In 2019 Exercise and Sports Science Australia released a position statement on the importance of exercise medicine in cancer management11. The main takeaway is to ensure every cancer patient receives a personalised exercise assessment and targeted exercise prescription by a Cancer Specialist Exercise Physiologist, focussing on general and cancer-specific health issues and patient goals.

How to find a Cancer Specialist Exercise Physiologist
We offer individual, group and Telehealth exercise programs here at the Australian Prostate Centre in North Melbourne. Each program is prescribed and supervised by highly qualified and experienced Cancer Specialist Exercise Physiologists and tailored to each patient’s medical and personal needs.

All our programs are affordable and we work closely with the patient’s multi-disciplinary team, including their GPs to assist with arranging Care Plans or referrals to further reduce out of pocket costs. Additionally, we have access to fully funded 8 or 12 week programs for any patient on the hormone therapy Eligard, via the EliFIT program.

To refer or enquire about our Exercise Physiology Service, simply call Reception on (03) 8373 7600, or email [email protected].

You can also find a local Cancer Specialist Exercise Physiologist by going to the ESSA website: and choose location and “Cancer” as the special interest area.


  1. Cancer Council Australia. 2021. Facts and figures: Cancer statistics in Australia. Accessed 29th March 2022. {}
  2. Liska, T. M. & Kolen, A. M. (2020). The role of physical activity in cancer survivors’ quality of life, Health and Quality of Life Outcomes; 18, 2328.
  3. Campbell, K. L., Winters-Stone, K., Wiskemann, J., May, A. M., Schwartz, A. L., Courneya, K. S., Zucker, D., Matthews, C., Ligibel, J., Gerber, L., Morris, S., Patel, A., Hue, T., Perna, F. & Schmitz, K. H. (2019). Exercise Guidelines for Cancer Survivors: Consensus Statement from International Multidisciplinary Roundtable. Med Sci Sports Exerc; 51(11), 2375-2390.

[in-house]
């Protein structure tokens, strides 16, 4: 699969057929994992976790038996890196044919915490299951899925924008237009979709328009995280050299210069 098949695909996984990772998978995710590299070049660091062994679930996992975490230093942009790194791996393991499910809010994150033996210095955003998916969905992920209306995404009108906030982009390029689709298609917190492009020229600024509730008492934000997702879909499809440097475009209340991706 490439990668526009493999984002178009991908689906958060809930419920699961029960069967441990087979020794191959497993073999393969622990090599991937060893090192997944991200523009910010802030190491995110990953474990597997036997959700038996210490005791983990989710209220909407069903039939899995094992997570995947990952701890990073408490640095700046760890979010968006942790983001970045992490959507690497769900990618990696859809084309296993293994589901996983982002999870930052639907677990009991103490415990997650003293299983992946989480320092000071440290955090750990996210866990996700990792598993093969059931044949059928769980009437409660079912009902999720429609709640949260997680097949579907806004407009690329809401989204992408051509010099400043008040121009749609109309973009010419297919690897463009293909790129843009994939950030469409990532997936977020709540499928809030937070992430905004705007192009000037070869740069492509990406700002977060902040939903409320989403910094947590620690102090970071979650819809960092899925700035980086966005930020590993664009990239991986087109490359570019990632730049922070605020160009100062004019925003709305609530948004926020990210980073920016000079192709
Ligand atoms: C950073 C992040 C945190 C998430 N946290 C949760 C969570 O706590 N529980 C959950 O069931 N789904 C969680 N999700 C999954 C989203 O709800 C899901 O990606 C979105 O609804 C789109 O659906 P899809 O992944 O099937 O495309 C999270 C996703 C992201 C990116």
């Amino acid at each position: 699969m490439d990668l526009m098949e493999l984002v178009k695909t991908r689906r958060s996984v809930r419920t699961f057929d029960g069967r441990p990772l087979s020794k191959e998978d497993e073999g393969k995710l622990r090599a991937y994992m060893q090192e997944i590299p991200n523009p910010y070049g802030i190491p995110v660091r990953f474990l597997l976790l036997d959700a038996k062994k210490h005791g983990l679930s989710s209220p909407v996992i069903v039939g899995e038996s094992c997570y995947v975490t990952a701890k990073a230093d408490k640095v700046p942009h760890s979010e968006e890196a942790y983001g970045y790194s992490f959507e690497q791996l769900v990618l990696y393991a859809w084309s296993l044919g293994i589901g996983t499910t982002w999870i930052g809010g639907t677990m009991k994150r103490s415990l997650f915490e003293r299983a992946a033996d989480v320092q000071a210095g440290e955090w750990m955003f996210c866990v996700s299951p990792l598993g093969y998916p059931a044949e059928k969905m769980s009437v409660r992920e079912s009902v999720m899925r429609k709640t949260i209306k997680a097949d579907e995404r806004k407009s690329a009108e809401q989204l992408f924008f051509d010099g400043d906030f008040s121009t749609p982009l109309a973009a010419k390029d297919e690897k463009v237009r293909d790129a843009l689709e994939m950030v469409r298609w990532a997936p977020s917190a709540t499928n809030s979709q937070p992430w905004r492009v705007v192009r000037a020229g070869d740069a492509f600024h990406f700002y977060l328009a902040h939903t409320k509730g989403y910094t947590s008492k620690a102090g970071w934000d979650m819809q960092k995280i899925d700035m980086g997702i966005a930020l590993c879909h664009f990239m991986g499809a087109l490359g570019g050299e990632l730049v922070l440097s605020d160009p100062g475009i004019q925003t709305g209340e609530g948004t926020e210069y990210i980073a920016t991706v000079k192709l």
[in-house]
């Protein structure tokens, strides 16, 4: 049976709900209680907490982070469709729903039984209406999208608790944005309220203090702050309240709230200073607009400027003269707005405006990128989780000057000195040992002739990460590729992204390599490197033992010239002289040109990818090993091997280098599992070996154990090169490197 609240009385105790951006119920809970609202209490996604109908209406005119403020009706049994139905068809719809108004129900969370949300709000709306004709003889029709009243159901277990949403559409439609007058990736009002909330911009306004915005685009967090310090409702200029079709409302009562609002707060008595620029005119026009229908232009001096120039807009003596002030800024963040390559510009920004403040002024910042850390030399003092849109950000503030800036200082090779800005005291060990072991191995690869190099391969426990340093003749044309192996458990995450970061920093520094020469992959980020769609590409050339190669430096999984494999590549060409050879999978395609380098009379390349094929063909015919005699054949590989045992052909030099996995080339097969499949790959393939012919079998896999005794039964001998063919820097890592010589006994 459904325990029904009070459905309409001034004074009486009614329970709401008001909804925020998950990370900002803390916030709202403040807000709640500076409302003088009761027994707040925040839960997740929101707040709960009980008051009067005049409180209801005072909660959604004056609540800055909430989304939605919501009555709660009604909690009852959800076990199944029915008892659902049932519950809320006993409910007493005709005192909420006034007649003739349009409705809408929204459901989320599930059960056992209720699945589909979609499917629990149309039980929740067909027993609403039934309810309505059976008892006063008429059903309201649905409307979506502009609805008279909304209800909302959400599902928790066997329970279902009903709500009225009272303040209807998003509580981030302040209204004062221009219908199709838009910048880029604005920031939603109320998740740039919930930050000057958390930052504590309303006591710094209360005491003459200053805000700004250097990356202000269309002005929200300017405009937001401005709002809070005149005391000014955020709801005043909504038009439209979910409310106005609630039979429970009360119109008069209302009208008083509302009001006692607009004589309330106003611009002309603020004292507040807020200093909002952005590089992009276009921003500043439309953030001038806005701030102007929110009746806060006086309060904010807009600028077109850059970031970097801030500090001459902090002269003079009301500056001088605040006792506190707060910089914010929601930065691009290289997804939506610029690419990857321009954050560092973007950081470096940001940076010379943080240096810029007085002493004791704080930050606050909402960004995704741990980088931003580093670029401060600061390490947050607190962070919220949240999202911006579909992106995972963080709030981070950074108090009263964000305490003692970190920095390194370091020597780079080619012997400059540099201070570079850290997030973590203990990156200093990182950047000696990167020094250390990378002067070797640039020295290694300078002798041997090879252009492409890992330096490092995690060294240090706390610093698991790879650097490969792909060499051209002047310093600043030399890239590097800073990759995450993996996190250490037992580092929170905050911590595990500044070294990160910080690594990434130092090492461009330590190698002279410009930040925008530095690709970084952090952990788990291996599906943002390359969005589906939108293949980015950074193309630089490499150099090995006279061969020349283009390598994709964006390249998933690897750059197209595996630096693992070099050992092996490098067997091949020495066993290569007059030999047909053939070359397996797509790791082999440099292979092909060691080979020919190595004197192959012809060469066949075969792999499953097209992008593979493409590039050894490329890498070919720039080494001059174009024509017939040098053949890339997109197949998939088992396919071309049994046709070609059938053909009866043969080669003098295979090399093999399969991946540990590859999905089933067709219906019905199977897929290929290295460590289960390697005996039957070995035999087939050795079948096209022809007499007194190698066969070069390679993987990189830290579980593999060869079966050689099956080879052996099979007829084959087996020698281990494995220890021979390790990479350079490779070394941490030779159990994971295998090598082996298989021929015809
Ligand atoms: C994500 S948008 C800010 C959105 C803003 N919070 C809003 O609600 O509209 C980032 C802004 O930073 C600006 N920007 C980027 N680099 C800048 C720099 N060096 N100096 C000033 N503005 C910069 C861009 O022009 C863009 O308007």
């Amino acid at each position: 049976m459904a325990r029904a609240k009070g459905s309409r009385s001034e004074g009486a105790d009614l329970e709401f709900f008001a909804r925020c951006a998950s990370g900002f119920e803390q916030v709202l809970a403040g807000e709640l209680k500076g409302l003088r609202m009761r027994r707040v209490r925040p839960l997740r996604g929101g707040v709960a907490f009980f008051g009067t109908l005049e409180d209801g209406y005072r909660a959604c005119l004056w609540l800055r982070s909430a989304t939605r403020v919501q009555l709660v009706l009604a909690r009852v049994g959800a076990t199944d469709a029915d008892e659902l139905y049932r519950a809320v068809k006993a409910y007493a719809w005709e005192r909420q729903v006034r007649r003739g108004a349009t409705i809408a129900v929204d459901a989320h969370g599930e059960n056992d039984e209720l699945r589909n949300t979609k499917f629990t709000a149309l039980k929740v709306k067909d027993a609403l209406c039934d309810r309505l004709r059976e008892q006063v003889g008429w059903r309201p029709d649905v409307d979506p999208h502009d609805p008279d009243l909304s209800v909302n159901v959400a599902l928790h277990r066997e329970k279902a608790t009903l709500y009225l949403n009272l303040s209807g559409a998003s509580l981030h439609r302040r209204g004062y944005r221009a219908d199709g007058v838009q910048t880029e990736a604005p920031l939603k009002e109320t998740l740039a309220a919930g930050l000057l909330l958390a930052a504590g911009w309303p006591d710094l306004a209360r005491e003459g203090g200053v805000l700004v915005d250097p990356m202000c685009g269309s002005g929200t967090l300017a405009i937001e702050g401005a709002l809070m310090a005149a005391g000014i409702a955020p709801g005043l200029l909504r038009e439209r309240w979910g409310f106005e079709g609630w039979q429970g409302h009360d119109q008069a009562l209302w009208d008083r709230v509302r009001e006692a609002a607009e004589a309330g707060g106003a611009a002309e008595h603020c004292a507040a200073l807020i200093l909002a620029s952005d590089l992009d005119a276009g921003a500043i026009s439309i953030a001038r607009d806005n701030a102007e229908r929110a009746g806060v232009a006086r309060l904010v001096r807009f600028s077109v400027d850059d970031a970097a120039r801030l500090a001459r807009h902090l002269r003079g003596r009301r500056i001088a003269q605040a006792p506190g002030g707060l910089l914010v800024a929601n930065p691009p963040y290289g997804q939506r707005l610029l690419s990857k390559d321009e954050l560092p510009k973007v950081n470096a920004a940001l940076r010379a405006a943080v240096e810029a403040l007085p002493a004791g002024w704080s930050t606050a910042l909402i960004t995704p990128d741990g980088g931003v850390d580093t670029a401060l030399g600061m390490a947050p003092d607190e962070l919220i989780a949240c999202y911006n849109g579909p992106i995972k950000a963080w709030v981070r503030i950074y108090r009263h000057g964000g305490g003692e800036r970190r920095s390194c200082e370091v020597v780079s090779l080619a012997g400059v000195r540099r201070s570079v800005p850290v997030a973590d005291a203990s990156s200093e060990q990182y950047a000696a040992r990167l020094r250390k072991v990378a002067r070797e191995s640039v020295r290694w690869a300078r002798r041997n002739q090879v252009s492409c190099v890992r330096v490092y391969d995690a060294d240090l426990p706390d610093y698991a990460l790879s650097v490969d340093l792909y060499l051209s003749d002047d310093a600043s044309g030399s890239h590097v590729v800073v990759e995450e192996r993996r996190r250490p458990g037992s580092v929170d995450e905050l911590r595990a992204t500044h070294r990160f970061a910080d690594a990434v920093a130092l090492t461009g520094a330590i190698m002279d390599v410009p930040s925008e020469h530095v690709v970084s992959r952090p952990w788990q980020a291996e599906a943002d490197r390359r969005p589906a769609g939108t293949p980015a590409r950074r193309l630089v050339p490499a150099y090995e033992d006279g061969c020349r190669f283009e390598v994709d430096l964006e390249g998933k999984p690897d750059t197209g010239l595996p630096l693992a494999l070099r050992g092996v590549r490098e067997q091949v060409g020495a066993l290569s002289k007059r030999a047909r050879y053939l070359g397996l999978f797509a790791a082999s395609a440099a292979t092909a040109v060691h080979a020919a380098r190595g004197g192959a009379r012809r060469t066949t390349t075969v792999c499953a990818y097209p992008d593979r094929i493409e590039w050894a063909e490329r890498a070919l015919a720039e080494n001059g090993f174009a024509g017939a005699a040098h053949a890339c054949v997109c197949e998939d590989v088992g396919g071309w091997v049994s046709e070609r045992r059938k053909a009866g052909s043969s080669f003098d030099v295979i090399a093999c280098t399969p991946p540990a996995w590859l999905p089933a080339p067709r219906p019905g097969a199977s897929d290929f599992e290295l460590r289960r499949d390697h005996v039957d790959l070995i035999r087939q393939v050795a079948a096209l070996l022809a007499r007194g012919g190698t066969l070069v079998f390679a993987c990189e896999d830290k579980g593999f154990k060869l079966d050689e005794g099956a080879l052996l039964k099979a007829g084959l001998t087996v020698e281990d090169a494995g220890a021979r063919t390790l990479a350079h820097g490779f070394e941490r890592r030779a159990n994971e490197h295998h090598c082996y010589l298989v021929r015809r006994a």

4. Friedenreich, C. M., Neilson, H. K., Farris, M. S. & Courneya, K. S. (2016). Physical activity and Cancer Outcomes: A Precision Medicine Approach. Clin Cancer Res; 22(19), 4766-4775.
  5. John, J. B. & McGrath, J. S. (2021). ERAS Protocol in RARP. Robotic Surgery; 1201-1209.
  6. Jaime, A. T, Huynh, L. M., Derderian, R., Choi, E. & Wei, H. (2021). Heart-healthy diet and high-intensity interval training as a lifestyle intervention for patients with prostate cancer recurrence following radical prostatectomy. American Urological Association; 203(4), 903-904.
  7. Taaffe, D. R., Galvao, D. A., Spry, N., Joseph, D., Chambers, S. K., Gadiner, R. A., Hayne, D., Cormie, P., Shu, D. H. & Newton, R. U. (2019). Immediate versus delayed exercise in men initiating androgen deprivation: effects on bone density and soft tissue composition. BJU Int; 123(2), 261-169.
  8. Segal, R. J., Reid, R. D., Courneya, K. S., Sigal, R. J., Kenny, G. P., Prud’Homme, D. G., Malone, S. C., Wells, G. A., Scott, C. G. & D-Angelo, M. e. (2009). Randomized controlled trial of resistance or aerobic exercise in men receiving radiation therapy for prostate cancer. J Clin Oncol; 27(3), 344-351.
  9. Huang, J., Shen, J., Rengan, R., Silvestris, N., Wang, M., Erosa, L., Zheng X., Belli, A., Zhang X., Li, Y. & Wu, A. (2020). Incidence of patients with bone metastases at diagnosis of solid tumours in adults: a large population-based study. Ann Transl Med; 8(7), 482.
  10. Campbell, K. L., Cormie, P., Weller, S., Alibhai, S., Bolam, K., Campbell, A., Cheville, A. L., Dalzell, M., Hart, N., Higano, C., Lane, K., Mansfield, S., McNeely, M., Newton, R. U., Quist, M., Rauw, J., Rosenberger, F., Santa Mina, D., Schmitz, K. H., Winters-Stone, K. M., Wiskemann, J. & Goulart, J. (2022). Exercise Recommendations for People With Bone Metastases: Expert Consensus for Health Care Providers and Exercise Professionals. JCO Oncology Practice.
  11. Turner, J., Marthick, M., Murmane, A., Atkinson, M., Czosnek, L., Lawrence, A., Vardy, J., Krishnasamy, M., Emery, J. & Cormie, P. (2022). ESSA Consencus Statement on the role of accredited exercise physiologists in the treatment of cancer.